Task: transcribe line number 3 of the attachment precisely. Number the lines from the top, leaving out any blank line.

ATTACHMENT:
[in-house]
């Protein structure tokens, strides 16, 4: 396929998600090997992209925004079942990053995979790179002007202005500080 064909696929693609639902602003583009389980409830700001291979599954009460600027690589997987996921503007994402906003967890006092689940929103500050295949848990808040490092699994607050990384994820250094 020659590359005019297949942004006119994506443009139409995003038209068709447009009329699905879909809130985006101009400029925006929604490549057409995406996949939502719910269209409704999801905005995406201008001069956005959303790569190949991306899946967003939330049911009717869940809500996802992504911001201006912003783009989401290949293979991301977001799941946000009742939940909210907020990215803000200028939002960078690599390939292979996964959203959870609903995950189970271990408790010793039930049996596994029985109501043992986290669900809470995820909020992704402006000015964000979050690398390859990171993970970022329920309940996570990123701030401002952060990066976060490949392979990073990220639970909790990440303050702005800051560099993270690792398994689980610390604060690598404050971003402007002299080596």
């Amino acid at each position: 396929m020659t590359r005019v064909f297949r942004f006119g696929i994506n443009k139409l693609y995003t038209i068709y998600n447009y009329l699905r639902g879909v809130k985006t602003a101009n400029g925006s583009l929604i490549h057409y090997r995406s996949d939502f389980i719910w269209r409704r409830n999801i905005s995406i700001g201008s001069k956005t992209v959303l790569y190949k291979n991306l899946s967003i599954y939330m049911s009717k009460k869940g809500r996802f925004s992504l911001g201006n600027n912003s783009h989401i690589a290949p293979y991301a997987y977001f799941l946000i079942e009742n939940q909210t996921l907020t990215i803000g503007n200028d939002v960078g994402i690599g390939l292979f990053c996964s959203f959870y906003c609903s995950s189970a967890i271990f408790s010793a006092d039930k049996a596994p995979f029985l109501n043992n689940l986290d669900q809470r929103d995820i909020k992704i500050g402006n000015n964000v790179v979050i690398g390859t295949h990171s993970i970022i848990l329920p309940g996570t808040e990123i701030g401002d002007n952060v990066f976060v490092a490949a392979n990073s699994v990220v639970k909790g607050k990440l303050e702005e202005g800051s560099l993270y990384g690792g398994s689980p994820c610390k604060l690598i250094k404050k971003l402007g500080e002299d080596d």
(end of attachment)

């Amino acid at each position: 396929m020659t590359r005019v064909f297949r942004f006119g696929i994506n443009k139409l693609y995003t038209i068709y998600n447009y009329l699905r639902g879909v809130k985006t602003a101009n400029g925006s583009l929604i490549h057409y090997r995406s996949d939502f389980i719910w269209r409704r409830n999801i905005s995406i700001g201008s001069k956005t992209v959303l790569y190949k291979n991306l899946s967003i599954y939330m049911s009717k009460k869940g809500r996802f925004s992504l911001g201006n600027n912003s783009h989401i690589a290949p293979y991301a997987y977001f799941l946000i079942e009742n939940q909210t996921l907020t990215i803000g503007n200028d939002v960078g994402i690599g390939l292979f990053c996964s959203f959870y906003c609903s995950s189970a967890i271990f408790s010793a006092d039930k049996a596994p995979f029985l109501n043992n689940l986290d669900q809470r929103d995820i909020k992704i500050g402006n000015n964000v790179v979050i690398g390859t295949h990171s993970i970022i848990l329920p309940g996570t808040e990123i701030g401002d002007n952060v990066f976060v490092a490949a392979n990073s699994v990220v639970k909790g607050k990440l303050e702005e202005g800051s560099l993270y990384g690792g398994s689980p994820c610390k604060l690598i250094k404050k971003l402007g500080e002299d080596d």